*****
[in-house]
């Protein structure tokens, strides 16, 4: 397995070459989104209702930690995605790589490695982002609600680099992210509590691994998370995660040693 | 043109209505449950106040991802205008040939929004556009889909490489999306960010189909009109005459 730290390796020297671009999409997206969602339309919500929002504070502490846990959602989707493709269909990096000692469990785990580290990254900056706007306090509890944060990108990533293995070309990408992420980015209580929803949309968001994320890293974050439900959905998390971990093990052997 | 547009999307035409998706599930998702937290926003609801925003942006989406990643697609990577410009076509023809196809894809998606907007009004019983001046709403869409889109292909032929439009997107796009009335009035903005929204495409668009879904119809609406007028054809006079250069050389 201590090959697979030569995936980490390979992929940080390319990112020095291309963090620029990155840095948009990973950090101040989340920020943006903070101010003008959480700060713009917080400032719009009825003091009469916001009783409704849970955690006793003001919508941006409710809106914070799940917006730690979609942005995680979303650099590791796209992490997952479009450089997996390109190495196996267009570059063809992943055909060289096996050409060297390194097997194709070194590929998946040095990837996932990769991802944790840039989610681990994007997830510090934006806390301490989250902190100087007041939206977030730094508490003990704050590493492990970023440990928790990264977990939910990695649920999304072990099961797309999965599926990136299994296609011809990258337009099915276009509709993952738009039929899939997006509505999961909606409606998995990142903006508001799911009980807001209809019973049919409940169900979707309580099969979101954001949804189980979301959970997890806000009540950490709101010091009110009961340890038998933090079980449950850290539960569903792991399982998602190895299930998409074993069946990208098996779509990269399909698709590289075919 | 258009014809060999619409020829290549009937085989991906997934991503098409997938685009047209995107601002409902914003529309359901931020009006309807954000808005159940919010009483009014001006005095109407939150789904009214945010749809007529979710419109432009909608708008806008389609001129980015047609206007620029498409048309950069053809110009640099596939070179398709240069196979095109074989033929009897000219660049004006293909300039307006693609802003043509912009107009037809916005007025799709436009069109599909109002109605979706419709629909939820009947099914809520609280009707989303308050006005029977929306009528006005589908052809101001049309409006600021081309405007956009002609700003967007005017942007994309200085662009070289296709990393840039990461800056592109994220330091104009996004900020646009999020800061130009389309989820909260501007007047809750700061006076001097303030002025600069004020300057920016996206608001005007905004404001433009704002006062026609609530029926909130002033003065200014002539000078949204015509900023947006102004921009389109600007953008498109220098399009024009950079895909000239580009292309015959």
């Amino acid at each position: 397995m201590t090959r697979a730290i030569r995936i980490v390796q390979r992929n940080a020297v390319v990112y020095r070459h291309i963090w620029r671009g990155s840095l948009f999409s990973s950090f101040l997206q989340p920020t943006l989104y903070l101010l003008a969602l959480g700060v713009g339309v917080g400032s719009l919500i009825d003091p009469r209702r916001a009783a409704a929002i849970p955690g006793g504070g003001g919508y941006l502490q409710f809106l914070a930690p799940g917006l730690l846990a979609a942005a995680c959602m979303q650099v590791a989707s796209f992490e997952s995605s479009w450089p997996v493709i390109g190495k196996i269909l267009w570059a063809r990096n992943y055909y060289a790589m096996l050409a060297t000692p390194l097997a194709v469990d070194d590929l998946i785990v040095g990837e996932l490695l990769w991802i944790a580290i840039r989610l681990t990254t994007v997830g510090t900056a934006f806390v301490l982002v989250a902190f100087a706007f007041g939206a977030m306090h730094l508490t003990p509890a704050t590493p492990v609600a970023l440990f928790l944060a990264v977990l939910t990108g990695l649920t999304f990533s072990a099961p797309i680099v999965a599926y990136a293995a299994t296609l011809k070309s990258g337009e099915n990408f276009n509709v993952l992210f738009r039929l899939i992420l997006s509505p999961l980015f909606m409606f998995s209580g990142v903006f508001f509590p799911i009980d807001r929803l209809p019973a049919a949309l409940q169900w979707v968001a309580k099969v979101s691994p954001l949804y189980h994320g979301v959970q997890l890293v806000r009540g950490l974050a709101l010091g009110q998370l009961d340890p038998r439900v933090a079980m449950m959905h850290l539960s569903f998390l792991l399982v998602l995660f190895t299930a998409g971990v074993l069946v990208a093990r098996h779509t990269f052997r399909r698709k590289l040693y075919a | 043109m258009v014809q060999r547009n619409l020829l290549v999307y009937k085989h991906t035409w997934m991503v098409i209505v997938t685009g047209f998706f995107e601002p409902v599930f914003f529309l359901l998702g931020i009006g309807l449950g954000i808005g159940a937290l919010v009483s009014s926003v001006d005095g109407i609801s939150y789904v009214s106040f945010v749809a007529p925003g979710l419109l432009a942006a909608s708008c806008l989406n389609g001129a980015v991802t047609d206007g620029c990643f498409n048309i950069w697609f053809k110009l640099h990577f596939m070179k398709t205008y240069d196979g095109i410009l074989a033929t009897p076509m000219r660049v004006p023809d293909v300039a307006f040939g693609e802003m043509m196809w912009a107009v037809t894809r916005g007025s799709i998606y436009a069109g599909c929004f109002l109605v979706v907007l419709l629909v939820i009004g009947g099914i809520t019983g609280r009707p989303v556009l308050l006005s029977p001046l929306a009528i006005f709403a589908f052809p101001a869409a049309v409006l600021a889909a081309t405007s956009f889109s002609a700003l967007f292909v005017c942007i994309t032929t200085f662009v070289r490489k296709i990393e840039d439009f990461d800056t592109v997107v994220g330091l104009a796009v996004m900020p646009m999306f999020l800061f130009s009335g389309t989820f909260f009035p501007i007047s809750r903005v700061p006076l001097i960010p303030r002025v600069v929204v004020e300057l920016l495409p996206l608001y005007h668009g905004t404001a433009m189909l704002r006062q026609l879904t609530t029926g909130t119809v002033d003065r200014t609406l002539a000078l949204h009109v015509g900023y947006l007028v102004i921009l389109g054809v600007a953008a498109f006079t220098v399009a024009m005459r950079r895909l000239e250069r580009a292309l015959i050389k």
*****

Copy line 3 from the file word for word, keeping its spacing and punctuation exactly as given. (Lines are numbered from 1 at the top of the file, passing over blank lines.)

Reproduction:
């Amino acid at each position: 397995m201590t090959r697979a730290i030569r995936i980490v390796q390979r992929n940080a020297v390319v990112y020095r070459h291309i963090w620029r671009g990155s840095l948009f999409s990973s950090f101040l997206q989340p920020t943006l989104y903070l101010l003008a969602l959480g700060v713009g339309v917080g400032s719009l919500i009825d003091p009469r209702r916001a009783a409704a929002i849970p955690g006793g504070g003001g919508y941006l502490q409710f809106l914070a930690p799940g917006l730690l846990a979609a942005a995680c959602m979303q650099v590791a989707s796209f992490e997952s995605s479009w450089p997996v493709i390109g190495k196996i269909l267009w570059a063809r990096n992943y055909y060289a790589m096996l050409a060297t000692p390194l097997a194709v469990d070194d590929l998946i785990v040095g990837e996932l490695l990769w991802i944790a580290i840039r989610l681990t990254t994007v997830g510090t900056a934006f806390v301490l982002v989250a902190f100087a706007f007041g939206a977030m306090h730094l508490t003990p509890a704050t590493p492990v609600a970023l440990f928790l944060a990264v977990l939910t990108g990695l649920t999304f990533s072990a099961p797309i680099v999965a599926y990136a293995a299994t296609l011809k070309s990258g337009e099915n990408f276009n509709v993952l992210f738009r039929l899939i992420l997006s509505p999961l980015f909606m409606f998995s209580g990142v903006f508001f509590p799911i009980d807001r929803l209809p019973a049919a949309l409940q169900w979707v968001a309580k099969v979101s691994p954001l949804y189980h994320g979301v959970q997890l890293v806000r009540g950490l974050a709101l010091g009110q998370l009961d340890p038998r439900v933090a079980m449950m959905h850290l539960s569903f998390l792991l399982v998602l995660f190895t299930a998409g971990v074993l069946v990208a093990r098996h779509t990269f052997r399909r698709k590289l040693y075919a | 043109m258009v014809q060999r547009n619409l020829l290549v999307y009937k085989h991906t035409w997934m991503v098409i209505v997938t685009g047209f998706f995107e601002p409902v599930f914003f529309l359901l998702g931020i009006g309807l449950g954000i808005g159940a937290l919010v009483s009014s926003v001006d005095g109407i609801s939150y789904v009214s106040f945010v749809a007529p925003g979710l419109l432009a942006a909608s708008c806008l989406n389609g001129a980015v991802t047609d206007g620029c990643f498409n048309i950069w697609f053809k110009l640099h990577f596939m070179k398709t205008y240069d196979g095109i410009l074989a033929t009897p076509m000219r660049v004006p023809d293909v300039a307006f040939g693609e802003m043509m196809w912009a107009v037809t894809r916005g007025s799709i998606y436009a069109g599909c929004f109002l109605v979706v907007l419709l629909v939820i009004g009947g099914i809520t019983g609280r009707p989303v556009l308050l006005s029977p001046l929306a009528i006005f709403a589908f052809p101001a869409a049309v409006l600021a889909a081309t405007s956009f889109s002609a700003l967007f292909v005017c942007i994309t032929t200085f662009v070289r490489k296709i990393e840039d439009f990461d800056t592109v997107v994220g330091l104009a796009v996004m900020p646009m999306f999020l800061f130009s009335g389309t989820f909260f009035p501007i007047s809750r903005v700061p006076l001097i960010p303030r002025v600069v929204v004020e300057l920016l495409p996206l608001y005007h668009g905004t404001a433009m189909l704002r006062q026609l879904t609530t029926g909130t119809v002033d003065r200014t609406l002539a000078l949204h009109v015509g900023y947006l007028v102004i921009l389109g054809v600007a953008a498109f006079t220098v399009a024009m005459r950079r895909l000239e250069r580009a292309l015959i050389k």